State Rep. Michele Hoitenga has formally asked for a federal investigation into the state’s controversial COVID-19 policies that have put nursing home residents and staff in danger.
Hoitenga sent a letter to U.S. Attorney General Monty Wilkinson requesting an examination of Gov. Gretchen Whitmer’s COVID-19 policies within Michigan’s long-term care facilities, data used to craft directives and adherence to CDC/CMS guidelines while policy has been implemented.
“Representatives of people throughout Michigan have heard heartbreaking stories from those who have loved ones and friends in nursing homes during the ongoing COVID-19 pandemic,” Hoitenga writes in the letter. “For months, they have been worried for the health and safety of these individuals.
“From very early on, we knew this virus impacted our elderly population more seriously than younger people. We had the science on who this virus was more likely to impact. And there were numbers to show that. But Gov. Whitmer went forward with a plan that put patients who had tested positive for COVID-19 into nursing homes with healthy residents who could be easily exposed and infected. We do not have the reasoning for this decision or the data that supported it – and people deserve to have this information from their decision-makers.”
The U.S. Department of Justice previously announced in August 2020 that it was looking for data from Whitmer and three other governors who issued orders in their states that may have resulted in the deaths of nursing home residents. The letter continues work to get this data, as well as other relevant information within COVID-19 nursing home policies and procedures.
Following a Michigan Supreme Court order that limited Gov. Whitmer’s ability to extend emergency declarations, Department of Health and Human Services Director Robert Gordon issued COVID-19 health orders that largely mirrored the original emergency orders from Whitmer. These orders included COVID-19 policies related to nursing homes.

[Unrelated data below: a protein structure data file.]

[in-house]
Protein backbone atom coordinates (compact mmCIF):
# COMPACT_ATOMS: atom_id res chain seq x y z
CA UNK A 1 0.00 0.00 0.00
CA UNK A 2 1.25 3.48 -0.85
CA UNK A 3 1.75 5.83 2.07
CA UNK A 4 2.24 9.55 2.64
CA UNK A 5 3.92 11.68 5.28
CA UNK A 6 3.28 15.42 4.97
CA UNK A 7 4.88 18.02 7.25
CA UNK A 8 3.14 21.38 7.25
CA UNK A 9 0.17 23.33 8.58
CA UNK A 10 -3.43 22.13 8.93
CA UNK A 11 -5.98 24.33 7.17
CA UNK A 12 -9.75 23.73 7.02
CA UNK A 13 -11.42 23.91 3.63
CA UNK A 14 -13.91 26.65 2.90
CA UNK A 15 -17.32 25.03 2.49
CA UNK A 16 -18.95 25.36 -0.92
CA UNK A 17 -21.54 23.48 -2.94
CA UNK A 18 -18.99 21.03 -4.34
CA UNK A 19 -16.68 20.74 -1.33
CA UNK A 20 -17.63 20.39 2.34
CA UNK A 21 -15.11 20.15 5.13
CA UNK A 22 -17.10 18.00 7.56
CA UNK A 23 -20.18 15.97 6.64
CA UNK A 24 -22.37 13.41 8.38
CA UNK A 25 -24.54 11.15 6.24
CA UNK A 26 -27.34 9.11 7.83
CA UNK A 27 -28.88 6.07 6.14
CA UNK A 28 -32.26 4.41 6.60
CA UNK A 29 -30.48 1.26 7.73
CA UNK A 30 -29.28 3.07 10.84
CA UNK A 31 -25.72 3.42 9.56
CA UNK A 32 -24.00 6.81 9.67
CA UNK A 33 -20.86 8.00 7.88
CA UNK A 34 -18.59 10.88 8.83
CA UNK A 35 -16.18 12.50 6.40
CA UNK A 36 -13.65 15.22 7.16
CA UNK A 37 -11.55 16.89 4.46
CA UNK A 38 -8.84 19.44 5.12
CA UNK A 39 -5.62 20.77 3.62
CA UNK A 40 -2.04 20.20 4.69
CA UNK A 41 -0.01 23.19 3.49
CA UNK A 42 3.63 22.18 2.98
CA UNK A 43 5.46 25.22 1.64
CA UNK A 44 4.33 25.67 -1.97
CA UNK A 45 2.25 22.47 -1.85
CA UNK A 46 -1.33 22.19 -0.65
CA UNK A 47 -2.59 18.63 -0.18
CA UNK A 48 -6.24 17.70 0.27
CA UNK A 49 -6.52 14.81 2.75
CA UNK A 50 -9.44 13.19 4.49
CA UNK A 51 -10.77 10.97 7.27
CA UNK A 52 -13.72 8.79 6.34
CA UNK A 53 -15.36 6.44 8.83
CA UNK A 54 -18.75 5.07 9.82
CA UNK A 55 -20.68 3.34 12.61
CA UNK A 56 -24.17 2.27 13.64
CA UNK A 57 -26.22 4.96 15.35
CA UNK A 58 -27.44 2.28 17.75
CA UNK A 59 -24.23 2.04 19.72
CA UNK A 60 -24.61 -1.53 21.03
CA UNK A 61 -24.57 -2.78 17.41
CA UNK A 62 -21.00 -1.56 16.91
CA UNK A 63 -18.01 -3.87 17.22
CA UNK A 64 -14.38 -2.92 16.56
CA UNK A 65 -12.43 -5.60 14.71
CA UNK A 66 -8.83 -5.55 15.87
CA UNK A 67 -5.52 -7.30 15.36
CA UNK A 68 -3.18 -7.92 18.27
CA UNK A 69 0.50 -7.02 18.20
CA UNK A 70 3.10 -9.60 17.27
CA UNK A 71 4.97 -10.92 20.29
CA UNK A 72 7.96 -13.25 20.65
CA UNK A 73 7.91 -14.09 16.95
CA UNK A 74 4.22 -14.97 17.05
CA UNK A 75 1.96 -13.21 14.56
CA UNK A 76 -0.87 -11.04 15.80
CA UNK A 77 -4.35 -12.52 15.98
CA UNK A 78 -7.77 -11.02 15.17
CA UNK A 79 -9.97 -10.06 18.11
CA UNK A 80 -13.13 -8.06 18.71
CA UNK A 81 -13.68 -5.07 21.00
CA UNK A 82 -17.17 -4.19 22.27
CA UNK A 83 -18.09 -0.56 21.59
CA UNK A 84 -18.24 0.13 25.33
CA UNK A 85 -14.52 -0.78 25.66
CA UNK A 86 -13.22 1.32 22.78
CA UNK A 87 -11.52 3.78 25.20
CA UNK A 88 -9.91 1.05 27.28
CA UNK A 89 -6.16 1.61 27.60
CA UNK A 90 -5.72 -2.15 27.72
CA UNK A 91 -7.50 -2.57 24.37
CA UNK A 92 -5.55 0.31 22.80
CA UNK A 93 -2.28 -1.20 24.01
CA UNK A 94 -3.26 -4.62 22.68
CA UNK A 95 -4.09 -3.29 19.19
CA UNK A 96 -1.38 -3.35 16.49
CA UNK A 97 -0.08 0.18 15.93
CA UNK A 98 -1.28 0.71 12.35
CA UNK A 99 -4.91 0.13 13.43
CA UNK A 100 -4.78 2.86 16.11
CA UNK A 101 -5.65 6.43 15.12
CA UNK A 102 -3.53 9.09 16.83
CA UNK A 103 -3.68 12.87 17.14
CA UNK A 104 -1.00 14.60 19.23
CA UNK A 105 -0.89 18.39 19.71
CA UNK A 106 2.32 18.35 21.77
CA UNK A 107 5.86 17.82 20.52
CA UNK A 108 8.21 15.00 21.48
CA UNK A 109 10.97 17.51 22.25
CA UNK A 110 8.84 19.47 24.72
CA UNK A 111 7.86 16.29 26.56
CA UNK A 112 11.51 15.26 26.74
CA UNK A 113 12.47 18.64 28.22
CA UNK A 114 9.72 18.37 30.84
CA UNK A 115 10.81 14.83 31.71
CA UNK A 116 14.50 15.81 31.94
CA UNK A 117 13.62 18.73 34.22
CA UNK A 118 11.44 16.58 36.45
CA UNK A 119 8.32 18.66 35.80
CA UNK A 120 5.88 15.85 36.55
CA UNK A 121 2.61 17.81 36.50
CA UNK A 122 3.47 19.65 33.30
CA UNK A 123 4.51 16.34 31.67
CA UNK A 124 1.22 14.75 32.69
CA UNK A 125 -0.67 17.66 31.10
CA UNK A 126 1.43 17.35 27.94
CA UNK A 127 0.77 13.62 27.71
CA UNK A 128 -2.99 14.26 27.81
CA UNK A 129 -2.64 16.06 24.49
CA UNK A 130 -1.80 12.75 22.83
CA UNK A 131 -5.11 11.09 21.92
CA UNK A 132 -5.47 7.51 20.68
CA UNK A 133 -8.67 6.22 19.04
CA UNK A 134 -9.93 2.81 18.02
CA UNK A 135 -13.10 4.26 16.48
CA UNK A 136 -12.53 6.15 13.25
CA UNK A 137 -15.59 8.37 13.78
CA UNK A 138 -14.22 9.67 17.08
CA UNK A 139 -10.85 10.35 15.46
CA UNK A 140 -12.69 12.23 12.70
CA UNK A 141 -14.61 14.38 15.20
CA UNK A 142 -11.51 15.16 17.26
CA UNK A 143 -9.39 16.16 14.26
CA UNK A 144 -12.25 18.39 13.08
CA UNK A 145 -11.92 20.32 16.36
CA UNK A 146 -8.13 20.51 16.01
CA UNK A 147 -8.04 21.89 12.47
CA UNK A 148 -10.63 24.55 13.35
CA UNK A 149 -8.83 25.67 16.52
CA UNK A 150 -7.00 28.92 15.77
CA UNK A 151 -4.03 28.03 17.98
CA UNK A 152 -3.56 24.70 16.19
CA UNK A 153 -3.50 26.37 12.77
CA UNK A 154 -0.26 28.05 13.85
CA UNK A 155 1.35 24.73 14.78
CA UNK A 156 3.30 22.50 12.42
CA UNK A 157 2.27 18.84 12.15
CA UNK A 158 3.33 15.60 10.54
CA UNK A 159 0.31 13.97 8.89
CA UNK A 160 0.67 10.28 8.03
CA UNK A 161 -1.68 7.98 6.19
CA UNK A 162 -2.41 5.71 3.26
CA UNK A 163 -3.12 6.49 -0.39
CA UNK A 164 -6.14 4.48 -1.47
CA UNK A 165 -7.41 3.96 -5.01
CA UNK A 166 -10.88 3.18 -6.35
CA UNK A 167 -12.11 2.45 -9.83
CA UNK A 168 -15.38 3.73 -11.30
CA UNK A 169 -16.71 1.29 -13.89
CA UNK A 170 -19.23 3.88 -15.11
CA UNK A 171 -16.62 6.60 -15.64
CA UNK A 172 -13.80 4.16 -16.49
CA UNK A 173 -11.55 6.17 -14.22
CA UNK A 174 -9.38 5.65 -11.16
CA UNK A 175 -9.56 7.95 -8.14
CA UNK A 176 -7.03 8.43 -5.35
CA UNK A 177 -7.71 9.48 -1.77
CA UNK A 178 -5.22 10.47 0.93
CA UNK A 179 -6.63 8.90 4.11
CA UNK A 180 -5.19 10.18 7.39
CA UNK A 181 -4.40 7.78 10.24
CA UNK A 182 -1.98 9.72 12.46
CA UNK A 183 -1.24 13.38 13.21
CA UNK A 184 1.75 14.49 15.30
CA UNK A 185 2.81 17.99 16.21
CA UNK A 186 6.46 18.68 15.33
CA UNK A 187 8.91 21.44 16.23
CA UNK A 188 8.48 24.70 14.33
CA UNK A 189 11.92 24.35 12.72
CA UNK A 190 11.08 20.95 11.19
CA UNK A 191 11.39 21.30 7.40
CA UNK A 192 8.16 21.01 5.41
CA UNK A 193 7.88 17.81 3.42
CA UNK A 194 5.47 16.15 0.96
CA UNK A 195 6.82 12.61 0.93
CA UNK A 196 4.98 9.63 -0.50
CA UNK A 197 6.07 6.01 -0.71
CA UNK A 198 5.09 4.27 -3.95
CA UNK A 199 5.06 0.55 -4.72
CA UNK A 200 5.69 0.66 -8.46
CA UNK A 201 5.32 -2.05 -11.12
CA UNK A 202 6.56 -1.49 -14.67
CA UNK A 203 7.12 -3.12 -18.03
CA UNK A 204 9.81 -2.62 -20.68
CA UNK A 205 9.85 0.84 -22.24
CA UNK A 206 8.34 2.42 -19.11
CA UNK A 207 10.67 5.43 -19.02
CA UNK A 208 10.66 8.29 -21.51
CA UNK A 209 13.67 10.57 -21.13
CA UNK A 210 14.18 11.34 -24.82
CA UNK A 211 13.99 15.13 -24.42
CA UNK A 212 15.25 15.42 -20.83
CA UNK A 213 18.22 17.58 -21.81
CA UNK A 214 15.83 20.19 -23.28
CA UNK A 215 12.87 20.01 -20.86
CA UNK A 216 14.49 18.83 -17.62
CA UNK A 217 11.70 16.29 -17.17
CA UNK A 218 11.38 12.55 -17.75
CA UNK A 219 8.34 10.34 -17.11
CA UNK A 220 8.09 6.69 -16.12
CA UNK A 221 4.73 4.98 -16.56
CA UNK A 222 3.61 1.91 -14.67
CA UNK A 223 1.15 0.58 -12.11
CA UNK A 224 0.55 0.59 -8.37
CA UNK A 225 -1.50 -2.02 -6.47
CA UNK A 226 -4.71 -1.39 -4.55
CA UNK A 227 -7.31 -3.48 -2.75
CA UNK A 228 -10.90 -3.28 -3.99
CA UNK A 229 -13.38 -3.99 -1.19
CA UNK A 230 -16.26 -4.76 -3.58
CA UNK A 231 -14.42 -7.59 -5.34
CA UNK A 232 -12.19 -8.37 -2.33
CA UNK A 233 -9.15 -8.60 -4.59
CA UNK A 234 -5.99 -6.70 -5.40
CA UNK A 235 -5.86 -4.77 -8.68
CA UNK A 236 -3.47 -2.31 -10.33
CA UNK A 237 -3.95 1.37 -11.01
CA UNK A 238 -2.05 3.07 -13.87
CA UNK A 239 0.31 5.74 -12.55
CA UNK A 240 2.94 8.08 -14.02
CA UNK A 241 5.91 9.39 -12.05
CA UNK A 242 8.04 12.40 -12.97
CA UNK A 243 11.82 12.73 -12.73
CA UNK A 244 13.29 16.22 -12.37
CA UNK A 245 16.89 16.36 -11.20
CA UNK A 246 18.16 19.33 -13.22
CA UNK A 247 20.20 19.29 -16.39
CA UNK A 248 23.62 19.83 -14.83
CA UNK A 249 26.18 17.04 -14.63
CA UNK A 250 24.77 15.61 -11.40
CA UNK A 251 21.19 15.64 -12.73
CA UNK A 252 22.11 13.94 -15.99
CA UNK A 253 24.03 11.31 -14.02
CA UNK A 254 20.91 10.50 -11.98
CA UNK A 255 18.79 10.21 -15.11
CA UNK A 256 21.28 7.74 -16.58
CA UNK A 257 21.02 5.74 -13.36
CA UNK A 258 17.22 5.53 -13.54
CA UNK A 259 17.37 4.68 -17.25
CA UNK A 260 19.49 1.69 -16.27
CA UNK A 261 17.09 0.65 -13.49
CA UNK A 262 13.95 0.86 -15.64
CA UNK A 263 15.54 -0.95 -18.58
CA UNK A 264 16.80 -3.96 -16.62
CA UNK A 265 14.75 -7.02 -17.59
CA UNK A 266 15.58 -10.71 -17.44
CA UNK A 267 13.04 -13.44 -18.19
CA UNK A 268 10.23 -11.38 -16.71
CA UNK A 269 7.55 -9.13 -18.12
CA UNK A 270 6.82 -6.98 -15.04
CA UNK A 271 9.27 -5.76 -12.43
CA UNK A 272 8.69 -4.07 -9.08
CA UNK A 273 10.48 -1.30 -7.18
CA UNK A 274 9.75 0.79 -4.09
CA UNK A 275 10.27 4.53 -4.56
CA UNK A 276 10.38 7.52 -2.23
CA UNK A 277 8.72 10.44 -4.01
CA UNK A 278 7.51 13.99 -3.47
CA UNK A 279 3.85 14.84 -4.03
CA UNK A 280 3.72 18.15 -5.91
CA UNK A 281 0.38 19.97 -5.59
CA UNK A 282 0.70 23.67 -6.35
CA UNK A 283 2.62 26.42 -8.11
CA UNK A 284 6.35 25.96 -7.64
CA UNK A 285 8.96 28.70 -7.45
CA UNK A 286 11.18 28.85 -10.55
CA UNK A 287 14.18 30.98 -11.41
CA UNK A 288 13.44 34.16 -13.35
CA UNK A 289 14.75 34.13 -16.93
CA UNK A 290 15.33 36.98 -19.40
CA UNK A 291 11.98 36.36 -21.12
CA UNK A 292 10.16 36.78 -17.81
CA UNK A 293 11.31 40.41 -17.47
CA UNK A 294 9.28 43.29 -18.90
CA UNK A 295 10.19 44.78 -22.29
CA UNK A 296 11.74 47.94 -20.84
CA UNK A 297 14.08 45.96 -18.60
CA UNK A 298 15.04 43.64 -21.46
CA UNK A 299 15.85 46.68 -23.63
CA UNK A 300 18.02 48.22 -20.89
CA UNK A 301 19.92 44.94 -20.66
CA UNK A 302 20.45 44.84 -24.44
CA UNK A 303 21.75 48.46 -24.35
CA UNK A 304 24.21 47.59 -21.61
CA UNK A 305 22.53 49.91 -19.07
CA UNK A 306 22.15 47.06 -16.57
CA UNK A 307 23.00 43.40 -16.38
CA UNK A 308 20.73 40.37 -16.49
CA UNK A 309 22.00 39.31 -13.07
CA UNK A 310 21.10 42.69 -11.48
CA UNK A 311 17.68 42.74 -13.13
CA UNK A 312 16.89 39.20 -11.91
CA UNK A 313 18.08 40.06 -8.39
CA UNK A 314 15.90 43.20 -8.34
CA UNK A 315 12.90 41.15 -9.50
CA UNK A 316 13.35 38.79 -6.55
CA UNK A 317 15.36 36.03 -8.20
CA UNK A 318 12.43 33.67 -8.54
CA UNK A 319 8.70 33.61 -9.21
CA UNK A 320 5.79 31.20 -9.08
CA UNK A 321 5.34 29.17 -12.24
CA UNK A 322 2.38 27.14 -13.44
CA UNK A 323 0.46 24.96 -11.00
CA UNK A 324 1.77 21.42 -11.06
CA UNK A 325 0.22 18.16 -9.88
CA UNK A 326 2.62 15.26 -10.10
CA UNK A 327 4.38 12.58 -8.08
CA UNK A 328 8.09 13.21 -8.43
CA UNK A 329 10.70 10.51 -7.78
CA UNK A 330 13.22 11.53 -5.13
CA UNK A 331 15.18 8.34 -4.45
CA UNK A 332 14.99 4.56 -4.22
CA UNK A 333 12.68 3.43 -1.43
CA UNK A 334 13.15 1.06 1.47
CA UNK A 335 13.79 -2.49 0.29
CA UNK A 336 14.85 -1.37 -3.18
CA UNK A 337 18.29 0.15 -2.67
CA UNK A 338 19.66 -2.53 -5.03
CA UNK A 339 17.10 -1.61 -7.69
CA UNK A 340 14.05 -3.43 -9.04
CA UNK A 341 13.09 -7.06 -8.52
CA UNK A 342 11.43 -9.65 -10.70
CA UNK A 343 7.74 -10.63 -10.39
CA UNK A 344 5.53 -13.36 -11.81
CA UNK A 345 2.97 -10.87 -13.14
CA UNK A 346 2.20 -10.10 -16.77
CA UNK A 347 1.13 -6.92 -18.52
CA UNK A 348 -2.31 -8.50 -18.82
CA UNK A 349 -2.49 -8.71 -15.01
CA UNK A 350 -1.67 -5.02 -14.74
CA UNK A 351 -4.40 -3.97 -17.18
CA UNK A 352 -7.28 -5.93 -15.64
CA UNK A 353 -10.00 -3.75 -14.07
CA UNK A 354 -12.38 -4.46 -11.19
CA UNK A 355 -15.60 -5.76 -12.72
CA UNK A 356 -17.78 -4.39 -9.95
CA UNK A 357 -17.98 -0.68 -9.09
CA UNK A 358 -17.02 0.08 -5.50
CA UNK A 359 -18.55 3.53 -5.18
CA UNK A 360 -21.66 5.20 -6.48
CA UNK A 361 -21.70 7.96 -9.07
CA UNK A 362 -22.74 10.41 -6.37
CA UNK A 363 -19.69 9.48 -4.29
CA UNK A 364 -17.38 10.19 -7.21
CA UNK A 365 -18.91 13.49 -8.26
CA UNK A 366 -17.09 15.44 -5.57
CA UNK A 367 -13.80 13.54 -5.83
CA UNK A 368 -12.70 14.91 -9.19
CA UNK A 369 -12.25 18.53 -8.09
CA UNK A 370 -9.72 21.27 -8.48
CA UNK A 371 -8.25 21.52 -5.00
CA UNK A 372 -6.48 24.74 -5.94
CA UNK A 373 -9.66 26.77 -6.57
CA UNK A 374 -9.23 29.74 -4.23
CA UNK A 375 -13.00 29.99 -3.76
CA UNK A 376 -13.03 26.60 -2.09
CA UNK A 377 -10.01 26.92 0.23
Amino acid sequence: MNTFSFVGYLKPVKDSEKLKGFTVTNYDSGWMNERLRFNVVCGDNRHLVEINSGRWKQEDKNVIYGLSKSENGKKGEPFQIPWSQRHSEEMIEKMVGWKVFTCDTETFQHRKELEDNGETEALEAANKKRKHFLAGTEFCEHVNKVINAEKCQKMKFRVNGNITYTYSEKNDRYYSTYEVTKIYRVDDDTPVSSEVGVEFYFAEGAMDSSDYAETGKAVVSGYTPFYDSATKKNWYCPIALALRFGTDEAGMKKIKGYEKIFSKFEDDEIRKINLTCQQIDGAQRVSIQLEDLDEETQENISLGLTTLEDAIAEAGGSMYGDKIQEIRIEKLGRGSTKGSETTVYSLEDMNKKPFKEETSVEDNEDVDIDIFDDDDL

Gordon recently resigned, and it was disclosed he signed a separation agreement with the administration worth more than $155,000 in taxpayer money. The letter asks for additional information on the agreement, as well as Gordon’s critical role in crafting statewide health orders.
“The people of Michigan – including those who have had a friend or relative inside of these facilities during a deadly pandemic – deserve to know what went into these decisions,” Hoitenga said. “This is what we are trying to facilitate through our work with the attorney general. People deserve answers.”
Over 5,500 long-term care facility residents across Michigan have died from COVID-19, according to the Department of Health and Human Services. This total includes over 4,100 people in skilled care nursing homes. An additional 70 long-term care facility staff members have also died from COVID-19 across the state.
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